New organization sets its sights on diversifying school leadership in Nevada
Brione Minor-Mitchell encountered less than a handful of Black staff members as a student growing up and attending schools in Las Vegas.
She remembers one support staff member, one dean and one teacher — but no principals. Years later, Minor-Mitchell became a teacher, but it wasn’t until she worked at a school led by a Black principal that she thought differently about her own career path. Suddenly, she envisioned a future as a school leader.
It took seeing someone like herself in the principal role, she said, to let those new dreams take root. A month ago, Minor-Mitchell unpacked boxes at Cunningham Elementary School in Las Vegas, where she is starting her first year as principal. She previously served as assistant principal at Priest Elementary School in North Las Vegas.
She’s hoping a new organization — the Nevada African American Administrators and Superintendents Association (NVAAASA) — can lead others to leadership roles as well.
“There’s talent. There’s genius in everyone,” Minor-Mitchell said. “So I want something that really can help promote that in everyone and can see that genius and really grow that genius.”
The new organization, which launched last month, aims to continue diversifying school leadership across the state through support, development and recruitment.
Research has shown that students of color benefit from having educators who look like them. For instance, a study published by the National Bureau of Economic Research found that Black students who had at least one Black teacher in kindergarten through third grade were 9 percent more likely to graduate high school and 13 percent more likely to enroll in college. A separate working paper published by Vanderbilt University researchers found that student math achievement appeared to improve and Black teacher mobility decreased at schools with a Black principal. Additionally, teachers hired were more likely to be Black.
But school districts across the country generally don’t have educator representation that matches the demographic profile of the communities they serve, especially in leadership roles. During the most recent school year, 69 percent percent of administrative personnel in the Clark County School District were white despite a minority-majority student population. Only 22 percent of the district’s children are white. By comparison, the share of Black administrators has largely held steady at 10 percent over the past five years even though Black students make up 15 percent of the population; meanwhile, 47 percent of the district’s students are Hispanic but only 12 percent of administrators are.
“When we recognize that there’s something missing, we should do something about it,” said Andrea Womack, principal of Brinley Middle School in Las Vegas who’s serving as a NVAAASA liaison. “We should train and we should help support and we should help coach and we should help others find the pathway.”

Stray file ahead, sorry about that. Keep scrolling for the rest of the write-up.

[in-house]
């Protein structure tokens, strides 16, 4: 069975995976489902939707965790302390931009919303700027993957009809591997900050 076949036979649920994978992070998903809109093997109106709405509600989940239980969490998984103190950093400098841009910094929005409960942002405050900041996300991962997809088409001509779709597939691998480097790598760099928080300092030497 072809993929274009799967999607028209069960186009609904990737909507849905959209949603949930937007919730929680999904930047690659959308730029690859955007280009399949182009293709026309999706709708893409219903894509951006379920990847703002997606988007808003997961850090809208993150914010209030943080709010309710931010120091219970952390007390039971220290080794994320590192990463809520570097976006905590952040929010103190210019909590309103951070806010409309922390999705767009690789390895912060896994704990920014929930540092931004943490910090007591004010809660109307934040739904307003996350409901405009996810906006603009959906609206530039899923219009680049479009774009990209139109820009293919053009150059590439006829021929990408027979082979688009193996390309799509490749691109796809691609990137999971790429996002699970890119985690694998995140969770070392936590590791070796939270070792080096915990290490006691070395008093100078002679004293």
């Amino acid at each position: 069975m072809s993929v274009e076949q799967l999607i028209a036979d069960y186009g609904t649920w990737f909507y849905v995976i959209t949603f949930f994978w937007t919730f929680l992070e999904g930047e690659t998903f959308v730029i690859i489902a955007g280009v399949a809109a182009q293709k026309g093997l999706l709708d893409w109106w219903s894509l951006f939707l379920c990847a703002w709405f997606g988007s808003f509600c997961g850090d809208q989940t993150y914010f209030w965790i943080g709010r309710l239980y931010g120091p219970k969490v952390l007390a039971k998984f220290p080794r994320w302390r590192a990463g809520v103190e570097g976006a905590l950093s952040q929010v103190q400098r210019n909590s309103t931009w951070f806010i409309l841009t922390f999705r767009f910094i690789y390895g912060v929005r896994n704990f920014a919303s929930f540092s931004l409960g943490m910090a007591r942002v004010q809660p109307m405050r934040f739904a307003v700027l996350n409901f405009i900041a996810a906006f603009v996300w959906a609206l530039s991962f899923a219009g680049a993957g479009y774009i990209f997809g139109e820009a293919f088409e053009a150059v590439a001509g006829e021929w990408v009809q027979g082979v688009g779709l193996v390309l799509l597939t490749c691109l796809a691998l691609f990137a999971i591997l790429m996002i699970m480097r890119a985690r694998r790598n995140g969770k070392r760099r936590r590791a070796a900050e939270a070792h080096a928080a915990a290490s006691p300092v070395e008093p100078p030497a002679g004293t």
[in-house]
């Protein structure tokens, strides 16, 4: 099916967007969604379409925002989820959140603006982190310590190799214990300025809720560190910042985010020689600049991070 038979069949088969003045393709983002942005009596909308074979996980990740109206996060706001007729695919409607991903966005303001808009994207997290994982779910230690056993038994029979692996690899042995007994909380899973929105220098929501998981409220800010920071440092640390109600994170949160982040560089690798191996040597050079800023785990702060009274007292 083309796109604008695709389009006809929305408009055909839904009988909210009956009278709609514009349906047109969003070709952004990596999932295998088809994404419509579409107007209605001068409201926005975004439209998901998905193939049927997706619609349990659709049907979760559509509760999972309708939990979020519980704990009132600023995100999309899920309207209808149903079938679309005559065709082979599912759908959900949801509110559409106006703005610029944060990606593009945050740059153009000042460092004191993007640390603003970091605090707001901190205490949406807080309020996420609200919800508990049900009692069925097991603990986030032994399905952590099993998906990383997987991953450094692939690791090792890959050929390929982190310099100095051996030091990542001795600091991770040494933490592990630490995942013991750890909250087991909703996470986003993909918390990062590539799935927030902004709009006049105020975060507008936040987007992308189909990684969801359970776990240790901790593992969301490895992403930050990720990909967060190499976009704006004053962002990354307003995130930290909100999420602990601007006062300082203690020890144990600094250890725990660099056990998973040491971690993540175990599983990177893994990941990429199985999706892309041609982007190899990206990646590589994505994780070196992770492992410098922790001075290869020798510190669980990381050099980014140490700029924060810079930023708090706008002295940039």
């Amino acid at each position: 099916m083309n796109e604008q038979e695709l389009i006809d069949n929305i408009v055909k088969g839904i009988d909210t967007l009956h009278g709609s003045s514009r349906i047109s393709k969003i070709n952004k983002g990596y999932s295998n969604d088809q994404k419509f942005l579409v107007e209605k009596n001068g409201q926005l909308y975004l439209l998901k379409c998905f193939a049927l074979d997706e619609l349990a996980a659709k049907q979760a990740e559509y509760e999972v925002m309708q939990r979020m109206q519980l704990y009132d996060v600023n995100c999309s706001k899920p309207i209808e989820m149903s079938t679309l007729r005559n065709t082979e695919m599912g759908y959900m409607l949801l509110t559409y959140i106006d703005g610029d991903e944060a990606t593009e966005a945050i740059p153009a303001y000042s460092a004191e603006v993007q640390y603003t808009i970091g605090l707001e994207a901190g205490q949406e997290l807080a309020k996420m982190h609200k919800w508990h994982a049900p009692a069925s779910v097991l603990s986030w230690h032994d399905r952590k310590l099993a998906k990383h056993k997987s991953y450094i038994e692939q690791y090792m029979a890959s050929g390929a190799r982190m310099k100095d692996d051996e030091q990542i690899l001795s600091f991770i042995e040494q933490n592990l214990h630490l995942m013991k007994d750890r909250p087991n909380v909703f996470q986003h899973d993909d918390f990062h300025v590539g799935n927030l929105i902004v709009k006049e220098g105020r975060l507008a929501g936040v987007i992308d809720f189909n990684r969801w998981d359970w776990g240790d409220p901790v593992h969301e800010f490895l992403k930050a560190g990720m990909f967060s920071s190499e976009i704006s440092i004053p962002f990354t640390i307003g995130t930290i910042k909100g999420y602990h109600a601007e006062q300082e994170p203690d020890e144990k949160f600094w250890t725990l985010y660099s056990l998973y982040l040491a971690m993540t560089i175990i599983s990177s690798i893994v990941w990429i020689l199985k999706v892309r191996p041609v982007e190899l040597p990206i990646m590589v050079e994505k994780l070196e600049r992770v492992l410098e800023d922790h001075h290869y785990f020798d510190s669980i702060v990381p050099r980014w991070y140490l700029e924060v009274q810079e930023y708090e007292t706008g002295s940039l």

So what has been the barrier? Minor-Mitchell points to systemic racism, which she thinks has perpetuated unconscious biases, resulting in fewer educators of color being promoted to administrator positions.
“If opportunities aren’t given to you, you’re not going to shine,” she said. “You’re not going to grow, and I think opportunities are given to people who people are more comfortable with — unconscious bias.”
The organization’s debut comes at a time when the Clark County School District will be hiring an unusually large number of administrators. In the spring, the district offered buyouts to administrators who had logged at least 28 years of service. Fifty-five employees — including 28 principals, seven assistant principals and 20 central administration employees — accepted the offer.
Womack sees the situation as an opportunity for the district to fill those vacancies with a more diverse set of education leaders. She doesn’t think it’s wishful thinking, given the district’s commitment to doing so.
Clark County Superintendent Jesus Jara’s five-year strategic plan, approved in March 2019, includes this objective: “Align diversity of administrators, licensed staff and support staff with the student population of the District.”
Jara said diversifying school leadership was “one of the many reasons” the district moved forward with the administrator buyouts this year.
“As we look through the hiring process, that is a criteria we look for — how do we find the best candidate and certainly a more diverse administrative pool?” he said.
The statewide association is open to anyone regardless of race, location or job. Minor-Mitchell said she expects some community leaders to join as well as teachers interested in moving to administrator positions.
An 11-member board has been created, and what the organizers described as a “soft membership” drive is underway now, with a larger membership campaign launching in September.
During her time as a building leader, Womack said she has had students say, “Oh wow, I can’t believe she’s our principal. She’s Black and she’s a woman,” or adults enter the school and walk right past her in their quest to find the principal.
She’s hopeful NVAAASA can play a role in curbing those reactions and assumptions by creating a future where it’s not uncommon for educators of color to be leading schools or districts.
There’s certainly no talent shortage, Minor-Mitchell said. It’s simply a matter of opening doors and minds.
“They have to unlock their genius,” she said. “Everyone has leadership skills, but they just have to get into the uncomfortable zone. We’re comfortable sometimes with what we’re doing and we don’t see ourselves as leaders, but I think we need to push ourselves and be a little bit more uncomfortable.”